By Jefferson Davis, Trade Show Productivity Expert, Competitive Edge

*** The following is part one of a six-part series on exhibitions. 

Trade Show ResultsAccording to the Center for Exhibition Industry (CEIR), companies “spend” 40.3% of their annual marketing budget on exhibit/event marketing. Unfortunately, for far too many companies, seeing a quality return on their investments in exhibitions can be a tall order. 

While there is no question that trade shows are an extremely effective marketing, sales and customer relationship management channel, in my 26 years as a trade show productivity consultant, I ask every exhibiting company I come in contact with the following questions:

  • Why do you exhibit?
  • How much do you spend?
  • How satisfied are you are getting for your spend?

All too often the answers to “Why do you exhibit?” include things like:

  • "We’ve exhibited at that show for years.”
  • "We’re in the industry, so we’re expected to be there.”
  • “What would the market or the competition think if we didn’t exhibit?”
  • Other vague answers, including market presence, visibility and awareness, generate leads, introduce a new product, among others.

These responses suggest their satisfaction level could be significantly greater. So why aren’t companies getting more from the big investment of human and financial capital they make in trade shows? I believe it comes down to two simple things: perspectives and practices.

Perspectives -- How a company answers the question “Why do you exhibit?” reveals a lot about how it “sees” trade shows. Most of the answers above reveal what I call a “necessary evil” perspective. With a necessary evil perspective, companies will unintentionally approach the trade show with a get-through-the-show attitude, versus a get-from-the-show attitude.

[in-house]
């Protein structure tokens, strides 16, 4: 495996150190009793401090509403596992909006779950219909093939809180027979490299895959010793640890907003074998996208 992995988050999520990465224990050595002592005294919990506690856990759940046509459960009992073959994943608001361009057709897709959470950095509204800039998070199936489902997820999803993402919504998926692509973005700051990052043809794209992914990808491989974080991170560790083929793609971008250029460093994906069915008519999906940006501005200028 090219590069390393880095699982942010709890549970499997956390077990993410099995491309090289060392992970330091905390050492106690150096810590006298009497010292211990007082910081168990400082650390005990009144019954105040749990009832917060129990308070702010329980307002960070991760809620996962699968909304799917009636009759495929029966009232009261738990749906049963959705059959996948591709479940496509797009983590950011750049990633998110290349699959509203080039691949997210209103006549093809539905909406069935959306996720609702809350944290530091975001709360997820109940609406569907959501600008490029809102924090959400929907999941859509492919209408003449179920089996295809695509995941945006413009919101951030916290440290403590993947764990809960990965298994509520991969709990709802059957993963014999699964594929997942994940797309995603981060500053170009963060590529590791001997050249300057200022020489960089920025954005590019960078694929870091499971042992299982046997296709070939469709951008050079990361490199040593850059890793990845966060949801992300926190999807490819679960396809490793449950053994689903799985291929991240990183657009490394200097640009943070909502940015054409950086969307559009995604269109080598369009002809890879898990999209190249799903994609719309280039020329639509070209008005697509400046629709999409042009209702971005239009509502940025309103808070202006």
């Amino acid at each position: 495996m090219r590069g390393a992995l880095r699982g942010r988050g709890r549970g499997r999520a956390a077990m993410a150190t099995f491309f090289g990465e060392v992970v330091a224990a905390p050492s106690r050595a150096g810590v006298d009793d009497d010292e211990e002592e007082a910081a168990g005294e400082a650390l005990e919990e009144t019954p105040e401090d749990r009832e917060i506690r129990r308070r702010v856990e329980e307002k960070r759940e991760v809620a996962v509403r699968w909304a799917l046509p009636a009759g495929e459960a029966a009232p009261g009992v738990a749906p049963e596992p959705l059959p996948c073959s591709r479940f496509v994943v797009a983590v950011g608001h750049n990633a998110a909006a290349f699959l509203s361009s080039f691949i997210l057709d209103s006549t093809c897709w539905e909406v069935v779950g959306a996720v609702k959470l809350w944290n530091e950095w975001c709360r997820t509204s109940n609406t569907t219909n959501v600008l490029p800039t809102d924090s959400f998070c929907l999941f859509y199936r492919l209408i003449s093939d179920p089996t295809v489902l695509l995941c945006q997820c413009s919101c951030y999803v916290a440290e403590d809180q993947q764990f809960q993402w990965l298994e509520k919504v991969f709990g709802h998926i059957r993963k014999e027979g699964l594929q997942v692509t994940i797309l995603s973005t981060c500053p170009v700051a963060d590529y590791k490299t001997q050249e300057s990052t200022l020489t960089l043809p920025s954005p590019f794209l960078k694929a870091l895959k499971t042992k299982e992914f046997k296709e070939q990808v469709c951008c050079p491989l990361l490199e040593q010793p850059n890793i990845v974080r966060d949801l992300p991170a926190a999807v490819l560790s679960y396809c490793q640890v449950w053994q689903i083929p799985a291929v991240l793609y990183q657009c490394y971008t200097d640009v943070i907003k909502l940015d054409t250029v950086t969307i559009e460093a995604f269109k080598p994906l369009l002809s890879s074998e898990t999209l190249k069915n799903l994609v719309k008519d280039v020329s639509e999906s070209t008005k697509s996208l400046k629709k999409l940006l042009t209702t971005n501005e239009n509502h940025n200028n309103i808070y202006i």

Practices -- The typical exhibitor spends 95% of its pre-show time on managing show logistics and operations. Things like booking the space, getting the booth, graphics, products, shipping it, setting it up, tearing it down, sending it home, etc. (and doing all of this on time and on budget). And while all of this is necessary, the only thing guarantees is that you show up… It doesn’t guarantee you get anything from the big investment.

To ensure your exhibiting program does not end up as “expensive appearances,” there are two very specific outcomes that everybody on your exhibiting team should be aiming toward:

  • Making sure every dollar and every hour invested visibly and directly supports your company’s core business objectives.
  • Delivering measurable financial value beyond cost.

To achieve these two important outcomes, there are five strategic practices that every exhibiting company must execute around. Over the next five articles that will appear in the AEM Industry Advisor, I will reveal and detail each of these strategic practices.


Jefferson Davis is president of Competitive Edge. A Charlotte, North Carolina based consulting and training firm with 26 years of experience helping companies turn trade shows around from expensive appearances to profitable investments.

You can reach him at or 800-700-6174